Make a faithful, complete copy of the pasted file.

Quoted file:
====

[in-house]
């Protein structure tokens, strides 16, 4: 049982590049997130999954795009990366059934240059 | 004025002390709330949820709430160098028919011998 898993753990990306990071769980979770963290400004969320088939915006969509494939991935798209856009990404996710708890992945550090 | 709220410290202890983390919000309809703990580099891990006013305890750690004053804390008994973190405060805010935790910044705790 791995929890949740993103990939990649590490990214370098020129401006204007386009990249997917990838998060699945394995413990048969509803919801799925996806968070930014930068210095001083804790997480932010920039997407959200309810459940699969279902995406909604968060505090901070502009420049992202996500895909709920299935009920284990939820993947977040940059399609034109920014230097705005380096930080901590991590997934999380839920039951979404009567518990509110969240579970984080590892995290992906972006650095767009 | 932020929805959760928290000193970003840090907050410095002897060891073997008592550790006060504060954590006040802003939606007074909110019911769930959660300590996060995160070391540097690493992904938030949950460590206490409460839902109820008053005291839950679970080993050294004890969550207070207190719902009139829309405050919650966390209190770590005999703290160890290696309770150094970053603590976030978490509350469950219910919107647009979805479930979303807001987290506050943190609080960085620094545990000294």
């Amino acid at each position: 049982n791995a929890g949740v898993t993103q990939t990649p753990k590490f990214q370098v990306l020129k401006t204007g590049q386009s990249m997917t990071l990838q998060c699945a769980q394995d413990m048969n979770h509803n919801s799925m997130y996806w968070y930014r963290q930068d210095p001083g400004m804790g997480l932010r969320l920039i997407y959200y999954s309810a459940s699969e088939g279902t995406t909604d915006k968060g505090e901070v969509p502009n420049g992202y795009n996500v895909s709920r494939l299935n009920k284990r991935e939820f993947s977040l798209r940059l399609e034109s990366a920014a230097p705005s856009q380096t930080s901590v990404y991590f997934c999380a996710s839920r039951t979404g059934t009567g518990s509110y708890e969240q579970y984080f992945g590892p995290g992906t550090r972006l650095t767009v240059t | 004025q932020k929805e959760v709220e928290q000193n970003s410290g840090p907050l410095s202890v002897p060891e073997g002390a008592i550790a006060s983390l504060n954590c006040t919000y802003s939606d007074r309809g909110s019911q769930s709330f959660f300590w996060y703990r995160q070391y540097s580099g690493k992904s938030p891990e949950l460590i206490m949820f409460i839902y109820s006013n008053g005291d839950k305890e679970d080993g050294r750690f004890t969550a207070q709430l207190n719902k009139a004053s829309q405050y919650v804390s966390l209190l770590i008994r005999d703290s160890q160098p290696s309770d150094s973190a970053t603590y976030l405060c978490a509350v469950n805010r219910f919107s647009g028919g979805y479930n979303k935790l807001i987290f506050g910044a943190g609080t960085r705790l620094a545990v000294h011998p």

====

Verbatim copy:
[in-house]
């Protein structure tokens, strides 16, 4: 049982590049997130999954795009990366059934240059 | 004025002390709330949820709430160098028919011998 898993753990990306990071769980979770963290400004969320088939915006969509494939991935798209856009990404996710708890992945550090 | 709220410290202890983390919000309809703990580099891990006013305890750690004053804390008994973190405060805010935790910044705790 791995929890949740993103990939990649590490990214370098020129401006204007386009990249997917990838998060699945394995413990048969509803919801799925996806968070930014930068210095001083804790997480932010920039997407959200309810459940699969279902995406909604968060505090901070502009420049992202996500895909709920299935009920284990939820993947977040940059399609034109920014230097705005380096930080901590991590997934999380839920039951979404009567518990509110969240579970984080590892995290992906972006650095767009 | 932020929805959760928290000193970003840090907050410095002897060891073997008592550790006060504060954590006040802003939606007074909110019911769930959660300590996060995160070391540097690493992904938030949950460590206490409460839902109820008053005291839950679970080993050294004890969550207070207190719902009139829309405050919650966390209190770590005999703290160890290696309770150094970053603590976030978490509350469950219910919107647009979805479930979303807001987290506050943190609080960085620094545990000294």
């Amino acid at each position: 049982n791995a929890g949740v898993t993103q990939t990649p753990k590490f990214q370098v990306l020129k401006t204007g590049q386009s990249m997917t990071l990838q998060c699945a769980q394995d413990m048969n979770h509803n919801s799925m997130y996806w968070y930014r963290q930068d210095p001083g400004m804790g997480l932010r969320l920039i997407y959200y999954s309810a459940s699969e088939g279902t995406t909604d915006k968060g505090e901070v969509p502009n420049g992202y795009n996500v895909s709920r494939l299935n009920k284990r991935e939820f993947s977040l798209r940059l399609e034109s990366a920014a230097p705005s856009q380096t930080s901590v990404y991590f997934c999380a996710s839920r039951t979404g059934t009567g518990s509110y708890e969240q579970y984080f992945g590892p995290g992906t550090r972006l650095t767009v240059t | 004025q932020k929805e959760v709220e928290q000193n970003s410290g840090p907050l410095s202890v002897p060891e073997g002390a008592i550790a006060s983390l504060n954590c006040t919000y802003s939606d007074r309809g909110s019911q769930s709330f959660f300590w996060y703990r995160q070391y540097s580099g690493k992904s938030p891990e949950l460590i206490m949820f409460i839902y109820s006013n008053g005291d839950k305890e679970d080993g050294r750690f004890t969550a207070q709430l207190n719902k009139a004053s829309q405050y919650v804390s966390l209190l770590i008994r005999d703290s160890q160098p290696s309770d150094s973190a970053t603590y976030l405060c978490a509350v469950n805010r219910f919107s647009g028919g979805y479930n979303k935790l807001i987290f506050g910044a943190g609080t960085r705790l620094a545990v000294h011998p």